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Isaiah 6: A Window into Biblical Worship
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This article originally appeared in Basileia: A Journal of Theology for Worshiping Churches, Issue 2 (Winter, 1986), published by Christian Life College, Mount Prospect, Illinois.
Worship in the presence of the living Lord forms the general background for much of the biblical literature. The predominant theological concern of Scripture is the covenant between the Lord and his people. Since the celebration of the covenant is primarily an act of worship, it is reasonable to assume that a considerable portion of the biblical revelation has taken place against a background of worship, or was given for use in worship.
Although many illustrations of this principle could be mentioned, we focus here on an example from the prophetic literature: Isaiah's description of his call to be a spokesman for the Lord of hosts, as narrated in Isaiah 6. The prophets of Israel and Judah functioned within a context of corporate worship, and in this chapter we find perhaps the clearest example of a prophet responding to the experience of the Lord's presence in worship.
The narrative takes the form of a vision of the glory of the Lord in the temple in Jerusalem. Although we may allow for the possibility of an "ecstatic" vision as the source for this material, it seems more likely that we are dealing with a "literary" vision. That is, the prophet is using visionary imagery to convey the truth that has been revealed to him by the Spirit of the Lord, through his participation in the temple liturgy. Though transcending them in form and impact, Isaiah's imagery is drawn from the actual worship of the temple and its furnishings and architecture. This chapter is a record of Isaiah's individual response to the revelation of the glory of the Lord as conveyed through the visual and auditory aspects of the service of worship.
The high moment of Israelite festal worship was not the moment of sacrifice. It seems rather to have been the "theophany" or manifestation of the glory of the Lord, that point in the ceremony when the Lord was said to "come" to his people (Deut. 33:2; Pss. 50:3, 80:2), to "appear" (Psa. 102:16), to "shine forth" (Deut. 33:2; Psa. 50:2) or to "make his face to shine" (Pss. 31:16; 67:1; 80:3, 7, 19). Exactly how this took place we do not know. Possibly Yahweh (Jehovah) was understood to "appear" and speak to his people in the ceremonial recitation of the Decalogue, the "Ten Words" or Ten Commandments. Hints of this are found in the language of Psalm 50:7, 16 and Psalm 81:10. At such a moment the worshiper sensed himself in the presence of the glory of the Lord — the radiant envelope hiding the mass of the divine Being (the Hebrew word kavod means both "glory, honor" and "mass, weight"). When Isaiah says that the Lord's "train filled the temple" (Isa. 6:1), the underlying concept is that of the radiance and glory of his presence.
Visual aspects of temple worship also contributed to the awareness of the glory of the Lord. One such aspect was the presence of the ark of the covenant, with its guardian cherubim. These keruvim were winged, lion-like creatures with a human face, which in ancient times were symbols of royal or divine authority.1 The Lord is said to be "enthroned upon the cherubim" (1 Sam. 4:4; 2 Kgs. 19:15; Isa. 37:16; Pss. 80:1, 99:1), and Psalm 18:8 depicts him in theophany "riding upon a cherub."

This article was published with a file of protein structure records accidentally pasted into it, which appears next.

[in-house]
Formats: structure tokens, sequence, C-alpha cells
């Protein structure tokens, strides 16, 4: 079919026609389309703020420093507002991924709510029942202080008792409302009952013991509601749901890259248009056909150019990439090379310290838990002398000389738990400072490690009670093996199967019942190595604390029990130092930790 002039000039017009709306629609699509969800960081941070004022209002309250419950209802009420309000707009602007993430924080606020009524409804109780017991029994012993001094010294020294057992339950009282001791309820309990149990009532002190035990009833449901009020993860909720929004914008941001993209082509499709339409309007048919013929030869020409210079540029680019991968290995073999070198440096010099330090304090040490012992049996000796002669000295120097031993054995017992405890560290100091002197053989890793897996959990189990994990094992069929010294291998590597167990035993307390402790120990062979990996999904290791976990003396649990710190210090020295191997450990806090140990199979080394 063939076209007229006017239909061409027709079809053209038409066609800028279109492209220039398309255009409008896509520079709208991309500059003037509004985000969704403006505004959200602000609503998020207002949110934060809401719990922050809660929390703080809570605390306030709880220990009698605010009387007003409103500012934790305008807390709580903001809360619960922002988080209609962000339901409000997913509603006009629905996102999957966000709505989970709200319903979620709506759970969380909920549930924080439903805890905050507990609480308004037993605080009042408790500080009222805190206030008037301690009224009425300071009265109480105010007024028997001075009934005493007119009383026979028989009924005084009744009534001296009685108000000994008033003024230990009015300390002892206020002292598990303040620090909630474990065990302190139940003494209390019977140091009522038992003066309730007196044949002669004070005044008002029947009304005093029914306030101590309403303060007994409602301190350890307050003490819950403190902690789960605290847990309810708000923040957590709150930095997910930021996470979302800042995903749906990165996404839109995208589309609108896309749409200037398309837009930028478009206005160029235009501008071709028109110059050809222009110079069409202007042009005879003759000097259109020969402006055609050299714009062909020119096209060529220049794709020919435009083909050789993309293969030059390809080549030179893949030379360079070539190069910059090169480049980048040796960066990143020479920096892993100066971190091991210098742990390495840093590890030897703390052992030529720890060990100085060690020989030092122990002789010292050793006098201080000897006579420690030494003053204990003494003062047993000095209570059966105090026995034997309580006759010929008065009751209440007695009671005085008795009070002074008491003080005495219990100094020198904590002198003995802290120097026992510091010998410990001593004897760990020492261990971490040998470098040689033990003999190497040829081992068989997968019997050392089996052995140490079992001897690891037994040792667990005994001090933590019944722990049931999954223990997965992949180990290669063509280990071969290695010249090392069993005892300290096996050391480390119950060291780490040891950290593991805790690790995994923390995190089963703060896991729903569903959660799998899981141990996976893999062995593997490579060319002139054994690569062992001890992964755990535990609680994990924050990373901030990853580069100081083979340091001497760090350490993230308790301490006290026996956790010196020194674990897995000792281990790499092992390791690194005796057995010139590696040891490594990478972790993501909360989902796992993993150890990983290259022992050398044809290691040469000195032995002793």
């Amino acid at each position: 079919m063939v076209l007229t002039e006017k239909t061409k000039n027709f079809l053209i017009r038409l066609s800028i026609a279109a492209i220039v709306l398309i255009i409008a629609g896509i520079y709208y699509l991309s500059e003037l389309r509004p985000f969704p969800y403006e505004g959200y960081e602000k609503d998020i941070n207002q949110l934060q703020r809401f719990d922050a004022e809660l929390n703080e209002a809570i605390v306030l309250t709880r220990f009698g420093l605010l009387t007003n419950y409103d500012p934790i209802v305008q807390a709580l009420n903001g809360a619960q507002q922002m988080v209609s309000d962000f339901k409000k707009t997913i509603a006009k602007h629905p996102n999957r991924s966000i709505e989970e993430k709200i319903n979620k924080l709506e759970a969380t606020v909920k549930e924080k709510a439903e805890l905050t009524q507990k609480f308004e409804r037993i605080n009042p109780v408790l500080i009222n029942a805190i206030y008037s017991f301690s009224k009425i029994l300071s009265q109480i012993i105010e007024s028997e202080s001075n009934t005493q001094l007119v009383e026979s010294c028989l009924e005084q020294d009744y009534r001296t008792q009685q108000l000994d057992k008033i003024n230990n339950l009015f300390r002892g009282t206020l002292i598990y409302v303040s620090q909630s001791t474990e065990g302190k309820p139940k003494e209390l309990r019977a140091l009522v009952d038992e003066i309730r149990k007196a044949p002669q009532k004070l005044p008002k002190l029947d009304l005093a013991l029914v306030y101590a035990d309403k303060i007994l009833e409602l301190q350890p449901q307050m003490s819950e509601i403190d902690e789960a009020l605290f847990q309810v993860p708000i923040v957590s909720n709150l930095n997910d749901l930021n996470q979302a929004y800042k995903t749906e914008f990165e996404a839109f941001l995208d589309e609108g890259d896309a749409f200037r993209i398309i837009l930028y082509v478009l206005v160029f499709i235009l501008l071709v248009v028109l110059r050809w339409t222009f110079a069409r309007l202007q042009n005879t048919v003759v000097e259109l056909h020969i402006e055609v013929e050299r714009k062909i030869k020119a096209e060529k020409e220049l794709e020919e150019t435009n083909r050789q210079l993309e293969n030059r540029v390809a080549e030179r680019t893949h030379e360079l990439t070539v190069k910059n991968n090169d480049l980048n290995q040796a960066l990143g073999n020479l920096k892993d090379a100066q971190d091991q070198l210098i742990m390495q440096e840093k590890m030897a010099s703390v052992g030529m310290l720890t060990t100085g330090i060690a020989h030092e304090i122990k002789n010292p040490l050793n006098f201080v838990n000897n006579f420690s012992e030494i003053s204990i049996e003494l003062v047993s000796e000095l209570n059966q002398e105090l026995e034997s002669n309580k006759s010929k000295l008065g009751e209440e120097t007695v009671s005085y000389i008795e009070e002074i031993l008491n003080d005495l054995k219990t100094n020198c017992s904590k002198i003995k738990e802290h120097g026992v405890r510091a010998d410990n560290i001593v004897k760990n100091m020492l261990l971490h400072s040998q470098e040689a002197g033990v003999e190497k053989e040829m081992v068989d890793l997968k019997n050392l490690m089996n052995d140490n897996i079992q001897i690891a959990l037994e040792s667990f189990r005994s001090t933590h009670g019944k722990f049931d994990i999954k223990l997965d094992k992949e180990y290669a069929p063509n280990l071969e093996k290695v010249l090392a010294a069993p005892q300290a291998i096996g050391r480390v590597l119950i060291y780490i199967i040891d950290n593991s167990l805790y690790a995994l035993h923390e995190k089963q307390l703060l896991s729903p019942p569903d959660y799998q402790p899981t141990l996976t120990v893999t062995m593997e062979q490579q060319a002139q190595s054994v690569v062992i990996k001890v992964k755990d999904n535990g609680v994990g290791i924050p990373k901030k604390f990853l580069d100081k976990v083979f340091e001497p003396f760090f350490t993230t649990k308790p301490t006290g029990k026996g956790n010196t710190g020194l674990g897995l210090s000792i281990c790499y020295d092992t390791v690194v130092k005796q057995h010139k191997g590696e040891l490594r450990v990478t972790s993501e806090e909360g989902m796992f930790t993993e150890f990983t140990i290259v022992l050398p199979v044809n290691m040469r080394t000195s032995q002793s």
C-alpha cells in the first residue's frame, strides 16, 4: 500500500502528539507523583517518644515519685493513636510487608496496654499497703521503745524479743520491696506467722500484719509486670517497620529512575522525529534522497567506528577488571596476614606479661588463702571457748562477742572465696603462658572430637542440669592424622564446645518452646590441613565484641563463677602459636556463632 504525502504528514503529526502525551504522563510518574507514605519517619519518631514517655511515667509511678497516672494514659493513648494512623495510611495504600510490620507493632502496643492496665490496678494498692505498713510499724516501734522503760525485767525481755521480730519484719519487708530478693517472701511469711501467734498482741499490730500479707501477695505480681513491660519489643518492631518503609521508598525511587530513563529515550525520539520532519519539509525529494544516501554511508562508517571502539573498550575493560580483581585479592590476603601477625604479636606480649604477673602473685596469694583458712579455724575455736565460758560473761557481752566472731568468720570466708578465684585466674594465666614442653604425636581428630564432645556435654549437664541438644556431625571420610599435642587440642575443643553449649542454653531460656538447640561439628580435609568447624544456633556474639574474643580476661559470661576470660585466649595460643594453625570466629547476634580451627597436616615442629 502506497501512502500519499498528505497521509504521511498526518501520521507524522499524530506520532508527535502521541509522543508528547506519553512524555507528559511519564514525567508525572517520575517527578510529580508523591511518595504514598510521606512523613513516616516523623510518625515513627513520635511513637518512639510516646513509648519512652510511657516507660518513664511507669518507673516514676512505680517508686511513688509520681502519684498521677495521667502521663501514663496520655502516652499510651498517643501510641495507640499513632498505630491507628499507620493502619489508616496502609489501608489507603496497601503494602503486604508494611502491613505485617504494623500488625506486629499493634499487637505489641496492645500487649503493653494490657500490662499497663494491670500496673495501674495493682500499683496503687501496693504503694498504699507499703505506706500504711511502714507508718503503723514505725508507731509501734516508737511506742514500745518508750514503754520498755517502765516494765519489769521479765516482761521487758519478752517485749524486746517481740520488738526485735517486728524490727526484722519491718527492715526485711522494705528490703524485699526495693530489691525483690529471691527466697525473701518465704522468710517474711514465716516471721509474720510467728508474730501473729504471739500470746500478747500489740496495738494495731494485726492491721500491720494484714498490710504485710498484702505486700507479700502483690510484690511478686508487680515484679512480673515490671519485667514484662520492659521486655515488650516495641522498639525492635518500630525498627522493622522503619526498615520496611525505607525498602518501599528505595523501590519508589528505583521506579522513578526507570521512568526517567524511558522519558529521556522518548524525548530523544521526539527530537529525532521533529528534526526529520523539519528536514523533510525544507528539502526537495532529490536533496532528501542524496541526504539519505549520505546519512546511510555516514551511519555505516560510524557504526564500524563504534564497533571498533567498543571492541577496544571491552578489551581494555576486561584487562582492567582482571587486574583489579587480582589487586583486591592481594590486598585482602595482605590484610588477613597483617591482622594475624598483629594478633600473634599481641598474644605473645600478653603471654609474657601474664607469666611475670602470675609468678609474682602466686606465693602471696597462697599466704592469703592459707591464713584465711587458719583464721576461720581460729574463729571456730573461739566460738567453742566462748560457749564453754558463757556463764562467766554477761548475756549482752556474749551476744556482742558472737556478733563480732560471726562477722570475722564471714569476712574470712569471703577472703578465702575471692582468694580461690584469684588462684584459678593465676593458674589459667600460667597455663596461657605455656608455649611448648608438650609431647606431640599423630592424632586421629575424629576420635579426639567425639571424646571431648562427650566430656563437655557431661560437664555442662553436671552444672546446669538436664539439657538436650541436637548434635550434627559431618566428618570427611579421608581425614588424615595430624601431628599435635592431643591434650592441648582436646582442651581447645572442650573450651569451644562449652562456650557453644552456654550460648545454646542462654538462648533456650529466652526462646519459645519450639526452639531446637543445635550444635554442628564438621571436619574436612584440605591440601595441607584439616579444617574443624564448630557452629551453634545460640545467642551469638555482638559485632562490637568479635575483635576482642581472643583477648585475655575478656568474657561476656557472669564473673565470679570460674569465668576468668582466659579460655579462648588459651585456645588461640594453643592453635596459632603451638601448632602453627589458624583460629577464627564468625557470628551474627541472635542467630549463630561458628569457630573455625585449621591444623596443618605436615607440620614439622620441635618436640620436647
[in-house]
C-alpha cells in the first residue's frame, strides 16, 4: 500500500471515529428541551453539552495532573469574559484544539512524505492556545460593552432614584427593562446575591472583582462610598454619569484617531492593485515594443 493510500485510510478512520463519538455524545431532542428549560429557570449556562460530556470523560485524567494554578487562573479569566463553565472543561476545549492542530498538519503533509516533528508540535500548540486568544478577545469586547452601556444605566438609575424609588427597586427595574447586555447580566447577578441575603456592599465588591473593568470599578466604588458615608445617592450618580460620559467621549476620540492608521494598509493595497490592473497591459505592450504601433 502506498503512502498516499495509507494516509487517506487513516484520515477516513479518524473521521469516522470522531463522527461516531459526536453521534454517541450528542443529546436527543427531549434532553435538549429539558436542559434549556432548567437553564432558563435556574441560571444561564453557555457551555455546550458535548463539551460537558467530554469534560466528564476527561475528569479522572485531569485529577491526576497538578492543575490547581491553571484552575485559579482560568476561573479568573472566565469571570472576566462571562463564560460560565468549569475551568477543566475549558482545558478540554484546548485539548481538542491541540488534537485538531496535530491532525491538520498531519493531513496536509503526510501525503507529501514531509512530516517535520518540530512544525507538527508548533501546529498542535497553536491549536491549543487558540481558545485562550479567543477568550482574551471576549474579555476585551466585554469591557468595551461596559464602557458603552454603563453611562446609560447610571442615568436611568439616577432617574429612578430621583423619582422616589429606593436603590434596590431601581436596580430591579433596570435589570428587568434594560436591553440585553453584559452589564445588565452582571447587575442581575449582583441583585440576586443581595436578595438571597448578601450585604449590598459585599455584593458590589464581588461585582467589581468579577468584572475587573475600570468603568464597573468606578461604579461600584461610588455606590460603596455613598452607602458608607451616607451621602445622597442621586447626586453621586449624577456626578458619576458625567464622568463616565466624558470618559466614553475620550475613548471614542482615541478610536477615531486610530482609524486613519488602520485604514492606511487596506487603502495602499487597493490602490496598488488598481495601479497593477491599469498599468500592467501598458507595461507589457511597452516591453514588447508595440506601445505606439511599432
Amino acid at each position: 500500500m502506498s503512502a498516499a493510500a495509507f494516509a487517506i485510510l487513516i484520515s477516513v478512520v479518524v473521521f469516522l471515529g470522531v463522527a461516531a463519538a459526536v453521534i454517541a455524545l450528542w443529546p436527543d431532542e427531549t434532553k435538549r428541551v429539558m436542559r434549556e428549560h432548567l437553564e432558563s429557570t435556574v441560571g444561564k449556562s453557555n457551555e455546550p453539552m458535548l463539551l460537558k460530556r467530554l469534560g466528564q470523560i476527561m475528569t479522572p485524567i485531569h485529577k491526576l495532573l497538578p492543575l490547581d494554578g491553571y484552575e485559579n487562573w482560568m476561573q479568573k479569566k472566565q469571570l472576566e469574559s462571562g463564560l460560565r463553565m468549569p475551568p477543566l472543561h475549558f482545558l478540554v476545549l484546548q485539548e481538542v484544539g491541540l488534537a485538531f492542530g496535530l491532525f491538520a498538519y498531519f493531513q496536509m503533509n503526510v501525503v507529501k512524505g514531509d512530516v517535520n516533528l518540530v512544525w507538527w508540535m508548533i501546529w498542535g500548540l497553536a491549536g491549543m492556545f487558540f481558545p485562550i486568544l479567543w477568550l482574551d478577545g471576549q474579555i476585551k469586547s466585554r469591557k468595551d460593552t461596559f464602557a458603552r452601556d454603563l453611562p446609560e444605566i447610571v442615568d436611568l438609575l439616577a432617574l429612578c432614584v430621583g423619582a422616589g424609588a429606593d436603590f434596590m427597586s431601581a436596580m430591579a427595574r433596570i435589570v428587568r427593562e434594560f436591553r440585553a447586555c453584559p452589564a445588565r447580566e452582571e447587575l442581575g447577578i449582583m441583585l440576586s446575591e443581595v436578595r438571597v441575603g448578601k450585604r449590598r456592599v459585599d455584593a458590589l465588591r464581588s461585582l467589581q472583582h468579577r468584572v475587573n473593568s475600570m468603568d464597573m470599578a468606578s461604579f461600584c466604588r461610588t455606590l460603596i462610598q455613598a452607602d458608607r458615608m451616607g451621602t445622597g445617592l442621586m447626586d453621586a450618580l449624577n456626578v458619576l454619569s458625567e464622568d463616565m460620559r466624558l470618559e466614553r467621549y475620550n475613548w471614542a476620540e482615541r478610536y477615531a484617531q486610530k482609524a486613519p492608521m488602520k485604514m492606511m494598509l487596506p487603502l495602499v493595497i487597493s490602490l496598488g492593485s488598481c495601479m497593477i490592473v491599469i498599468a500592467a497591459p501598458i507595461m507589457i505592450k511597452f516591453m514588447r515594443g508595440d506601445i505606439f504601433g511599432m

Ordinarily the ark rested in the inner sanctuary, the "holy of holies" or debir ("oracle") into which the high priest would enter on the day of atonement (Lev. 16). However, it is possible that Israelite festal worship incorporated a ceremonial procession of the ark, when it was removed from the temple and brought back as a symbol of Yahweh's enthronement. Such a practice would explain the language of several of the psalms. In Psalm 24:7, for example, the cry goes forth, "Be lifted up, 0 ancient doors, that the King of glory may come in!" (24:10).2 The expression "Lord of hosts" (Yahveh tseva'ot, "Yahweh of armies") was apparently the "ark name" of the Lord, associated with his leadership in battle against his enemies (Num. 10:33-36, 1 Sam. 4:3-4). When Isaiah says, "My eyes have seen the King, the Lord of hosts" (Isa. 6:5), this may indicate the visible presence of the ark of the covenant.3
Further, imagery of earthquake, fire and smoke is associated with divine theophany in the Bible. This imagery is found in the Sinai theophany (Ex. 19:18) and is elaborated elsewhere (as in Psa. 18:7-15). Psalm 97:2-3 declares that "clouds and thick darkness surround him . . . fire goes before him." God is compared to a "consuming fire" (Deut. 4:24; Heb. 12:29). These images occur in Isaiah's vision as well. He says that "the foundations of the thresholds trembled" and that the house of the Lord was filled with smoke (Isa. 6:4). Here he seems to visualize the smoke of incense within the temple proper.4 He also refers to the burning coals of the altar of sacrifice (6:6), which was located in front of the building.
The imagery of fire is also conveyed in Isaiah's depiction of the seraphim. We can only speculate concerning the nature of these enigmatic beings. The term serafim could mean "burning ones," from the Hebrew root s-r-f, "to burn." The seraphim in Isaiah's vision are ministering to the Lord, and we are reminded that the Lord makes "his ministers a flame of fire" (Psa. 104:4; Heb. 1:7). However, the background for this imagery is perhaps more than the fires of the altar. The same word is used for the "fiery serpents" which the Lord sends upon Israel in Numbers 21:6, so that serafim seems to refer to fiery, serpent-like creatures. To ward off the death brought by these "fiery serpents," Moses made the bronze serpent, and in 2 Kings 18:4 we learn that the reforming King Hezekiah (715-687 BC) had it destroyed because the people were burning incense to it. At the time of Isaiah's vision (the year of King Uzziah's death, ca. 740 BC), the bronze serpent may have been in the temple and may have served as the visual background for Isaiah's portrayal of the seraphim.